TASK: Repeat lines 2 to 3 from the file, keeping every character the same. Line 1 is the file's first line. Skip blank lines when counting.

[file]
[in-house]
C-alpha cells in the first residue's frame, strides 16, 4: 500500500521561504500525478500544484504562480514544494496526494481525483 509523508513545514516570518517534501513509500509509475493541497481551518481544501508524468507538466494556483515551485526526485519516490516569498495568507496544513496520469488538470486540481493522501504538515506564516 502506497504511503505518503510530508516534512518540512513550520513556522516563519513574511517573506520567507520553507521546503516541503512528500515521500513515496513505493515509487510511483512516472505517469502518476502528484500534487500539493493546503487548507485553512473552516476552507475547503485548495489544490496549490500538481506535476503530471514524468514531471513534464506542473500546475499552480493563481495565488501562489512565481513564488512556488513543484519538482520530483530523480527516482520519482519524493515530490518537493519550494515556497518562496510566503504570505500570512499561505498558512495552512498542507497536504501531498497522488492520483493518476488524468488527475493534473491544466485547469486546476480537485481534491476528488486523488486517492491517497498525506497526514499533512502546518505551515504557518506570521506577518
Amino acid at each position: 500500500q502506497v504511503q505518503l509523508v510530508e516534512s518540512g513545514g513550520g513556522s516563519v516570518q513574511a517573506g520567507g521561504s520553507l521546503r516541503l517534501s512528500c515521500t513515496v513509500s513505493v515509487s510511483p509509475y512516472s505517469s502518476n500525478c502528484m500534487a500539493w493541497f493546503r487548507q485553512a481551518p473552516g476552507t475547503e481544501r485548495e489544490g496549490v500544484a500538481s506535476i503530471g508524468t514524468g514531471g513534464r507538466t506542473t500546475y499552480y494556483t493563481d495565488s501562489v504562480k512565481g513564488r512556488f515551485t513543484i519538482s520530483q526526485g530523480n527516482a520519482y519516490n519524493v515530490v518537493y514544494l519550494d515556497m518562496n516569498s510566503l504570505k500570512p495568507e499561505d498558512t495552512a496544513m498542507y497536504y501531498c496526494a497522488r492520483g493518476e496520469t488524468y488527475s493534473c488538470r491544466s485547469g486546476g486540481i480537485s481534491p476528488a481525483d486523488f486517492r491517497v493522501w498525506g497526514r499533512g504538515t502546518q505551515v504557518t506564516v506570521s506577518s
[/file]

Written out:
C-alpha cells in the first residue's frame, strides 16, 4: 500500500521561504500525478500544484504562480514544494496526494481525483 509523508513545514516570518517534501513509500509509475493541497481551518481544501508524468507538466494556483515551485526526485519516490516569498495568507496544513496520469488538470486540481493522501504538515506564516 502506497504511503505518503510530508516534512518540512513550520513556522516563519513574511517573506520567507520553507521546503516541503512528500515521500513515496513505493515509487510511483512516472505517469502518476502528484500534487500539493493546503487548507485553512473552516476552507475547503485548495489544490496549490500538481506535476503530471514524468514531471513534464506542473500546475499552480493563481495565488501562489512565481513564488512556488513543484519538482520530483530523480527516482520519482519524493515530490518537493519550494515556497518562496510566503504570505500570512499561505498558512495552512498542507497536504501531498497522488492520483493518476488524468488527475493534473491544466485547469486546476480537485481534491476528488486523488486517492491517497498525506497526514499533512502546518505551515504557518506570521506577518
Amino acid at each position: 500500500q502506497v504511503q505518503l509523508v510530508e516534512s518540512g513545514g513550520g513556522s516563519v516570518q513574511a517573506g520567507g521561504s520553507l521546503r516541503l517534501s512528500c515521500t513515496v513509500s513505493v515509487s510511483p509509475y512516472s505517469s502518476n500525478c502528484m500534487a500539493w493541497f493546503r487548507q485553512a481551518p473552516g476552507t475547503e481544501r485548495e489544490g496549490v500544484a500538481s506535476i503530471g508524468t514524468g514531471g513534464r507538466t506542473t500546475y499552480y494556483t493563481d495565488s501562489v504562480k512565481g513564488r512556488f515551485t513543484i519538482s520530483q526526485g530523480n527516482a520519482y519516490n519524493v515530490v518537493y514544494l519550494d515556497m518562496n516569498s510566503l504570505k500570512p495568507e499561505d498558512t495552512a496544513m498542507y497536504y501531498c496526494a497522488r492520483g493518476e496520469t488524468y488527475s493534473c488538470r491544466s485547469g486546476g486540481i480537485s481534491p476528488a481525483d486523488f486517492r491517497v493522501w498525506g497526514r499533512g504538515t502546518q505551515v504557518t506564516v506570521s506577518s